- Get your "final” Legislative Concept into your Chief Sponsor before the deadline so she doesn’t have to use a "priority bill” slot! Now, go find your friends and convince them to sign on as co-Sponsors. Remember to get plenty of R’s and D’s on both sides of the building! Trade favors with staffers to get sponsors for other bills—always good to build up goodwill!
- Once your Legislative Concept comes out, be prepared for
o Monday Morning Quarterbacks
o Fear Mongers who are convinced you want their money
o Supporters who run away at the first sign of controversy
o Detractors who completely misread your concept and are convinced that PEOPLE WILL DIE IF YOU DO THIS
o Closet Grammarians
- Schedule your first hearing! Beg to be assigned to your Chief Sponsor’s committee, and scramble when you aren’t!
o Bring those friends who helped you get here to tell the story
o Be prepared to find out who really doesn’t like this idea and didn’t have the courage to tell you in advance
- Get schooled in "back room politics”
o Be persistent and flexible
o Open your mind to new ideas, even if you don’t agree with them
o Embrace sausage making!
o Compromise is the art of the deal
- WAIT MORE
- When your bill finally starts to move, stay close and shepard it so it doesn’t get lost in the bowels of parliamentary procedure and legislative process
o Don’t be afraid to call those friends you’ve been helping along the way. You never know when they can help you unless you ask!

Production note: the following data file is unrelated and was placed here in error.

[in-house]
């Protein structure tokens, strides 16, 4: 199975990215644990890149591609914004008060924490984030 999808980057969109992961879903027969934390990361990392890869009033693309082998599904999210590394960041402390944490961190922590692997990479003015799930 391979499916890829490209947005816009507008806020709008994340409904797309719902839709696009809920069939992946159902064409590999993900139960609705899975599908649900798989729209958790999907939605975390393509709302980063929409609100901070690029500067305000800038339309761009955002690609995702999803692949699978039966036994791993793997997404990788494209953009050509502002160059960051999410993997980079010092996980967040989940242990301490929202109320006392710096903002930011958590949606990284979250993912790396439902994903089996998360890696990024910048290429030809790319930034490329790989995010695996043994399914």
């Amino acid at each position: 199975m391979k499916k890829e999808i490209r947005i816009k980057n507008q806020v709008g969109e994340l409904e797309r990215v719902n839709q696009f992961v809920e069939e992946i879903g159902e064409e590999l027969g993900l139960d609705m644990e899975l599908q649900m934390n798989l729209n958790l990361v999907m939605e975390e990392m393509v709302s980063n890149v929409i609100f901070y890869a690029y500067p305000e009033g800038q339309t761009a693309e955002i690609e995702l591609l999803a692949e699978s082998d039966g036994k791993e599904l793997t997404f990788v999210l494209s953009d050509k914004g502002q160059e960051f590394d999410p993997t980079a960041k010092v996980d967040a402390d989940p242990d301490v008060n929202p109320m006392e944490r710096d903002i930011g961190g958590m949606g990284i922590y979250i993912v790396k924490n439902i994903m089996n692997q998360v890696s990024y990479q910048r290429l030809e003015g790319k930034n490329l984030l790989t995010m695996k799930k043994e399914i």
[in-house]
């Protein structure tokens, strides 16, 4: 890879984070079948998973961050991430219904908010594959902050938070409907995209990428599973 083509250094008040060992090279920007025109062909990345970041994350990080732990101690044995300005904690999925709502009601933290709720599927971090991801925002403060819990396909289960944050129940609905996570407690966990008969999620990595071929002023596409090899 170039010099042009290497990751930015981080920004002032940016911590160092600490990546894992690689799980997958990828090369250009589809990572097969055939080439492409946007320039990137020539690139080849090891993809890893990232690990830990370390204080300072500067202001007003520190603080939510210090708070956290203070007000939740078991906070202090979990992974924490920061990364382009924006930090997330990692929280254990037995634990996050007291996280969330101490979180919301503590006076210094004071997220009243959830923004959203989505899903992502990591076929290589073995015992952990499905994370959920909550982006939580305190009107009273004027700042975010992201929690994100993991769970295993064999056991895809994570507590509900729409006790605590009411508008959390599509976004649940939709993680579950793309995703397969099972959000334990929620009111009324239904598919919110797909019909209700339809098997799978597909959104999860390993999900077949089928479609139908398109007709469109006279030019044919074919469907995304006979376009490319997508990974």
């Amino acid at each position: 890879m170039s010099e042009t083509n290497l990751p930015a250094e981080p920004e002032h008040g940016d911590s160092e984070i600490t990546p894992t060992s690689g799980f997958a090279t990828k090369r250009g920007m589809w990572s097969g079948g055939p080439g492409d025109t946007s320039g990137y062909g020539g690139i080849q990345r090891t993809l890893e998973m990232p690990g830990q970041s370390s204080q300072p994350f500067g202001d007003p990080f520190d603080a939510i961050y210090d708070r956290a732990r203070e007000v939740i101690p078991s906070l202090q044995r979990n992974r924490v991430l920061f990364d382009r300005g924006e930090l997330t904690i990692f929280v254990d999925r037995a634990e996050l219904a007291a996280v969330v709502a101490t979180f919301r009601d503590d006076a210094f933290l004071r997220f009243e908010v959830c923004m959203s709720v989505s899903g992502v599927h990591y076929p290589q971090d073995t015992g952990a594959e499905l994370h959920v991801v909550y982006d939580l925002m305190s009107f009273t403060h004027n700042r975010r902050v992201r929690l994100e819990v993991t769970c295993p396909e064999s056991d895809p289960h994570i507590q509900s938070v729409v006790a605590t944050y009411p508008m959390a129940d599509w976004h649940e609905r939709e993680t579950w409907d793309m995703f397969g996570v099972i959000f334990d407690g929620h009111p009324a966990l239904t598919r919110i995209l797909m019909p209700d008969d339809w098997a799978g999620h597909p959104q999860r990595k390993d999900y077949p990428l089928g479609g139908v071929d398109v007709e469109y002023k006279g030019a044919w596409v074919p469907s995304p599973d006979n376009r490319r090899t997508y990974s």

- Don’t celebrate until the Governor signs your bill (don’t want to jinx it!)
At the end of the process, SB 832 did more than just define integrated care in Oregon. The new law also defines "Behavioral Health Homes” which will support the provision of primary care in community behavioral health centers, creating access for care to some of our most severely impacted people. There are now definitions for "Behavioral Health Clinicians” that include residents and interns, creating paths for them to be paid for their services and support workforce development. Most importantly, however, the new law promulgates rules that will define how person centered primary care homes implement integrated care in a standardized, evidence-based way, and create outcomes that will support sustainability.
It’s always better to slay the Regulatory Dragon than to find ways to bypass his kingdom. In my little corner of the world, that’s how my friends and I moved integrated care forward. Sure, there will be skirmishes and turf wars as we negotiate and implement these new rules, but we won the war and defined integrated care in statute.
Yup—I get it. I live in Nirvana—and its spelled OREGON.
Robin Henderson, PsyD, Chief Behavioral Health Officer and Vice President of Strategic Integration at St. Charles Health System, is responsible for the strategic direction, operations, and integration of behavioral health services across the health system and throughout primary care, and she oversees the development and implementation of the health system's strategic plan and system portfolio. She also manages the health system's advocacy efforts and its relationships with government programs and community partners, including their strategic partnership with the Institute for Healthcare Improvement. She retains an active Oregon license as a psychologist, and is past president of the Oregon Psychological Association.